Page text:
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Roger Ailes asked David Petraeus to run for president: What it says about Fox News
Just imagine the furor that would erupt if the head of another news organization was caught recruiting presidential candidates
 
Fox News chief Roger Ailes reportedly advised the general to set his sights on the White House, not the CIA.
Fox News chief Roger Ailes reportedly advised the general to set his sights on the White House, not the CIA. Omid/Xinhua Press/Corbis

David Petraeus, the former head of the CIA, undoubtedly has a few regrets in life, including the fateful decision to pursue an extramarital affair that ultimately cost him his job and stained his reputation. On the other hand, he's probably pretty happy that he decided not to run for president; the consequences of an adultery scandal during a major political campaign would have been exponentially worse. Still, if Fox News chief Roger Ailes had had his way, says Bob Woodward at The Washington Post, Petraeus would have joined the 2012 race

Ailes asked a Fox News analyst headed to Afghanistan to pass on his thoughts to Petraeus, who was then the commander of U.S. and coalition forces there. Petraeus, Ailes advised, should turn down an expected offer from President Obama to become CIA director and accept nothing less than the chairmanship of the Joint Chiefs of Staff, the top military post. If Obama did not offer the Joint Chiefs post, Petraeus should resign from the military and run for president, Ailes suggested.

The Fox News chairman’s message was delivered to Petraeus by Kathleen T. McFarland, a Fox News national security analyst and former national security and Pentagon aide in three Republican administrations. She did so at the end of a 90-minute, unfiltered conversation with Petraeus that touched on the general’s future, his relationship with the media and his political aspirations — or lack thereof. The Washington Post has obtained a digital recording from the meeting, which took place in Petraeus’ office in Kabul.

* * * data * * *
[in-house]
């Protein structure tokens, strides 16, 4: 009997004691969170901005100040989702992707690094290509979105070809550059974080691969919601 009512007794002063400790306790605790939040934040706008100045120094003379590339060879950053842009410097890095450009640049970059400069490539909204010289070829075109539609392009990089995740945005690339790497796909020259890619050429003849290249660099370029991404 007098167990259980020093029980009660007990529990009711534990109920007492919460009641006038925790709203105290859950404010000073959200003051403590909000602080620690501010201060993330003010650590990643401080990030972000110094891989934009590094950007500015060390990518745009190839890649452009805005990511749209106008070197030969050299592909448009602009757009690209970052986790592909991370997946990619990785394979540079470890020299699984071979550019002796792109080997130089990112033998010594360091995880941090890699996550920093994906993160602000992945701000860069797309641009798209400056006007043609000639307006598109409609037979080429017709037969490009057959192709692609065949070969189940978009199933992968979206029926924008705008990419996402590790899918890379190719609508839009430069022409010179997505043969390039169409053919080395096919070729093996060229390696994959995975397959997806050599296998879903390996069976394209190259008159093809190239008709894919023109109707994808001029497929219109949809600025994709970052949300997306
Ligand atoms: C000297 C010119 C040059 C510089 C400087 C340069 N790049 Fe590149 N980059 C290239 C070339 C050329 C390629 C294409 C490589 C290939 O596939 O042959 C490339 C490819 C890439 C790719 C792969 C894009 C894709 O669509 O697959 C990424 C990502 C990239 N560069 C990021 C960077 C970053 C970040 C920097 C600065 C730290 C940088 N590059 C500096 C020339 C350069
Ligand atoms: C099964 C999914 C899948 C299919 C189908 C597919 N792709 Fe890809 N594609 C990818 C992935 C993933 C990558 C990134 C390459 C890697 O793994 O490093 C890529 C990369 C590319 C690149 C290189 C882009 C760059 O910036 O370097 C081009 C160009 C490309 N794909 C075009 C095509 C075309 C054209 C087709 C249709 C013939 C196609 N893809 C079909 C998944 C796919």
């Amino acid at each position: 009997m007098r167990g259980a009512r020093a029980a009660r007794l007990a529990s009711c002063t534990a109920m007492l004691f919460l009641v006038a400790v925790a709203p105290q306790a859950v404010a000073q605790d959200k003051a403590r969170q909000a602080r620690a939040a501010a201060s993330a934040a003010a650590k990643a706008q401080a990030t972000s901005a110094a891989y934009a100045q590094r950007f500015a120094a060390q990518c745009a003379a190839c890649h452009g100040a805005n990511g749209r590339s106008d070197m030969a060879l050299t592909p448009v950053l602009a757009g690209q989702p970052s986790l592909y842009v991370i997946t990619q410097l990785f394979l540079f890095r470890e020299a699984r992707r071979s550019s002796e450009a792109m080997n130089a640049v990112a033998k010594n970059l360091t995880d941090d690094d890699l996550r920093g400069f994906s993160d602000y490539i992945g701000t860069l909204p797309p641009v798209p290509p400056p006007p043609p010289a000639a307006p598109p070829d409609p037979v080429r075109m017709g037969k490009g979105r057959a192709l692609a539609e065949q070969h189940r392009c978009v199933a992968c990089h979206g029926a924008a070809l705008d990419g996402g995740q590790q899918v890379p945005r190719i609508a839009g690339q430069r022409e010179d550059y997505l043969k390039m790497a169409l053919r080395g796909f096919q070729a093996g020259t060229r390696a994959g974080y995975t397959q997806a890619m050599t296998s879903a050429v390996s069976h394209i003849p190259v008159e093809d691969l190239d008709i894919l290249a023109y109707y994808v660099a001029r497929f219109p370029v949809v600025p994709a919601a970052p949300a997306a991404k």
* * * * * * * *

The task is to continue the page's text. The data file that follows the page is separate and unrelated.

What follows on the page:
Woodward reports that Ailes, who has worked as an aide for several Republican presidents, was considering stepping down from Fox to run a Petraeus campaign. Under the plan, Rupert Murdoch, the Australian media magnate who owns Fox News, would "bankroll" the campaign. And Fox News itself, in McFarland's words, would act as Petraeus' "in-house" operation. Petraeus politely refused the offer, but he did have some suggestions when McFarland asked him, in total violation of journalistic standards, whether "there [is] anything Fox is doing, right or wrong, that you want to tell us to do differently?" Petraeus suggested that Fox should cover the war in Afghanistan less critically.

It's no secret that Fox News is an outlet for conservative voices. But Ailes' promise of support to a particular candidate bolsters the widely held belief that the channel is not an independent news organization and suggests just how entrenched Fox is in conservative politics. "The extent of the Fox involvement in attempting to woo Petraeus into the political world is pretty startling even to those of us who already see Fox as a blatantly political implement," says Jay Bookman at The Atlanta Journal Constitution. One can only imagine the outrage erupting from the media — including Fox — if the head of another mainstream news organization had done the same.

For his part, Ailes tells Woodward that it was all "a joke, a wiseass way I have." He also says McFarland "was way out of line," indulging in some "fantasy to make me a kingmaker." (His objection belies the impression that McFarland, as Erik Wemple at The Washington Post puts it, "was under specific and binding orders from Ailes. [On the tape] she repeatedly invokes Ailes’ name, his advice, and his interest in the career of Petraeus.") However, Ailes does admit that he thought the Republican primary field "needed to be shaken up and Petraeus might be a good candidate."

 

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